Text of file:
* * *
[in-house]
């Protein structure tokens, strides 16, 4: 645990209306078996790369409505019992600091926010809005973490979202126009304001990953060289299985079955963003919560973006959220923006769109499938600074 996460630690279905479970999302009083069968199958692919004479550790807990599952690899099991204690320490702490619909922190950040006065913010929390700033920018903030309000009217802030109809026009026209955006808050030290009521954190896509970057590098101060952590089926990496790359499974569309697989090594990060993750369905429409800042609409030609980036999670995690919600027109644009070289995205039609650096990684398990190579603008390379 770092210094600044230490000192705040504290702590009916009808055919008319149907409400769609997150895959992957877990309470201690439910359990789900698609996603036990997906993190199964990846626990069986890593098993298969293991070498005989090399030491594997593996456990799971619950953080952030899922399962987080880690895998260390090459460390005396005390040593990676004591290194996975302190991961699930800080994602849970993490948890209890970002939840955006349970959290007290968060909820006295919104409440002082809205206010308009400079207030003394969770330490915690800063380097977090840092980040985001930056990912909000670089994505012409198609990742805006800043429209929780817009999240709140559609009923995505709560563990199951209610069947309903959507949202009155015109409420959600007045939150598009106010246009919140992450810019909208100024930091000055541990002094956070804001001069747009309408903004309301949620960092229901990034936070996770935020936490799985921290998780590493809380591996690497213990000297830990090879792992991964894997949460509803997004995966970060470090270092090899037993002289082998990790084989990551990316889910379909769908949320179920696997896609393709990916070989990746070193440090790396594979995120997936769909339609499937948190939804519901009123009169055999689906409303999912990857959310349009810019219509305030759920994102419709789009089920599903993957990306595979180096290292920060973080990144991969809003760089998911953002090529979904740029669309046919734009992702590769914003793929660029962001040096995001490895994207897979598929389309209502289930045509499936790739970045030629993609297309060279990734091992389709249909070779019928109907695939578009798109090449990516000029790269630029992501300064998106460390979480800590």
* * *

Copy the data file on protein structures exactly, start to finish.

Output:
[in-house]
């Protein structure tokens, strides 16, 4: 645990209306078996790369409505019992600091926010809005973490979202126009304001990953060289299985079955963003919560973006959220923006769109499938600074 996460630690279905479970999302009083069968199958692919004479550790807990599952690899099991204690320490702490619909922190950040006065913010929390700033920018903030309000009217802030109809026009026209955006808050030290009521954190896509970057590098101060952590089926990496790359499974569309697989090594990060993750369905429409800042609409030609980036999670995690919600027109644009070289995205039609650096990684398990190579603008390379 770092210094600044230490000192705040504290702590009916009808055919008319149907409400769609997150895959992957877990309470201690439910359990789900698609996603036990997906993190199964990846626990069986890593098993298969293991070498005989090399030491594997593996456990799971619950953080952030899922399962987080880690895998260390090459460390005396005390040593990676004591290194996975302190991961699930800080994602849970993490948890209890970002939840955006349970959290007290968060909820006295919104409440002082809205206010308009400079207030003394969770330490915690800063380097977090840092980040985001930056990912909000670089994505012409198609990742805006800043429209929780817009999240709140559609009923995505709560563990199951209610069947309903959507949202009155015109409420959600007045939150598009106010246009919140992450810019909208100024930091000055541990002094956070804001001069747009309408903004309301949620960092229901990034936070996770935020936490799985921290998780590493809380591996690497213990000297830990090879792992991964894997949460509803997004995966970060470090270092090899037993002289082998990790084989990551990316889910379909769908949320179920696997896609393709990916070989990746070193440090790396594979995120997936769909339609499937948190939804519901009123009169055999689906409303999912990857959310349009810019219509305030759920994102419709789009089920599903993957990306595979180096290292920060973080990144991969809003760089998911953002090529979904740029669309046919734009992702590769914003793929660029962001040096995001490895994207897979598929389309209502289930045509499936790739970045030629993609297309060279990734091992389709249909070779019928109907695939578009798109090449990516000029790269630029992501300064998106460390979480800590």